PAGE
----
Skholiast recently pointed to a sad event that I’d been unaware of until he mentioned it: the death of Pierre Hadot. Skholiast’s involvement with Hadot, from the look of things, is deeper than mine – I’ve read some of his work and referred to him a couple of times on the blog, but I don’t think that he has (yet) had a deep effect on my thinking. Still, I find myself very much in sympathy with Hadot’s approach, and I think his loss is a real one, so I’d like to offer a few musings in memoriam.
The idea that I always associate with Hadot is encapsulated in the translated English title of one of his major works: philosophy as a way of life. Hadot, a scholar of ancient Greek and Roman philosophy, treats this philosophy as a way of life, a set of “spiritual practices,” and in so doing he helps remind us of the distance between ancient and modern philosophy. And I don’t just mean that he gives us yet another reason to critique contemporary philosophy departments, which (whether analytic or continental) typically seem far from any ancient ideal of the love of wisdom. I mean also that he reminds us why philosophy has so little place in contemporary Western culture. Continue reading
[EDIT: Image of New York City removed at copyright holder’s request.]
This weekend I went to New York City with friends so they could attend a bridal shower. I love New York – but I’m also wary of it. Happiness researcher Christopher Peterson ran an online happiness questionnaire and analyzed the results by zip code – and found that the most miserable zip codes of all were found in midtown Manhattan. Peterson himself cautions that this is not a controlled or rigorous experiment, and even if it were, it would still be measuring happiness by the questionable measure of self-report.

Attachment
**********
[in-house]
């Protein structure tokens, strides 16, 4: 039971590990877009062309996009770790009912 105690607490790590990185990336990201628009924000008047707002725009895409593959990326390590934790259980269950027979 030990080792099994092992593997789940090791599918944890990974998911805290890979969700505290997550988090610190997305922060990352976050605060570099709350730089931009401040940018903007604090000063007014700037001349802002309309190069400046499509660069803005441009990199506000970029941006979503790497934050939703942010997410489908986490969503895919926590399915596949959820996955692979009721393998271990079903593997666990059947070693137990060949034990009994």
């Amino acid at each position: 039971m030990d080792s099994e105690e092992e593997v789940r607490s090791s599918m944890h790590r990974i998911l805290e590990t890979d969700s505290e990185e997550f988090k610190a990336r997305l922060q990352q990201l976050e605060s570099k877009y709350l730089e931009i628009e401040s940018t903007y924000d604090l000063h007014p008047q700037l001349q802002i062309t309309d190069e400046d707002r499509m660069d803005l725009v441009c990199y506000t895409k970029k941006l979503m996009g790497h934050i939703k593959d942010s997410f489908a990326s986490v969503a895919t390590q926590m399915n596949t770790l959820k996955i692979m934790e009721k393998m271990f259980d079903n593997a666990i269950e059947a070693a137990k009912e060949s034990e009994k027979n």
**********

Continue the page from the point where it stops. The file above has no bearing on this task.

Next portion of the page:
Still, in many respects these results are exactly what I would expect. I found this happiness data from Penelope Trunk, who nails the problem with living in New York exactly. If you are (like me) the kind of person who loves city life, then in New York you really do have the best of everything, at least on this continent and in some cases anywhere: the best food, the best entertainment, the best shopping for almost any goods you could want, the best access to transportation, the best art. But that’s exactly the problem. On one hand, you’re competing with everyone else to have access to the best of everything, so everything is very expensive, so you have to work much harder to make more money. (A little like Dr. Seuss’s Solla Sollew, where they have no troubles except for the fact that you can’t actually live there.) On the other hand, and more insidiously, if you live in New York, it’s probably because you are the kind of person who tries to have access to the best of everything.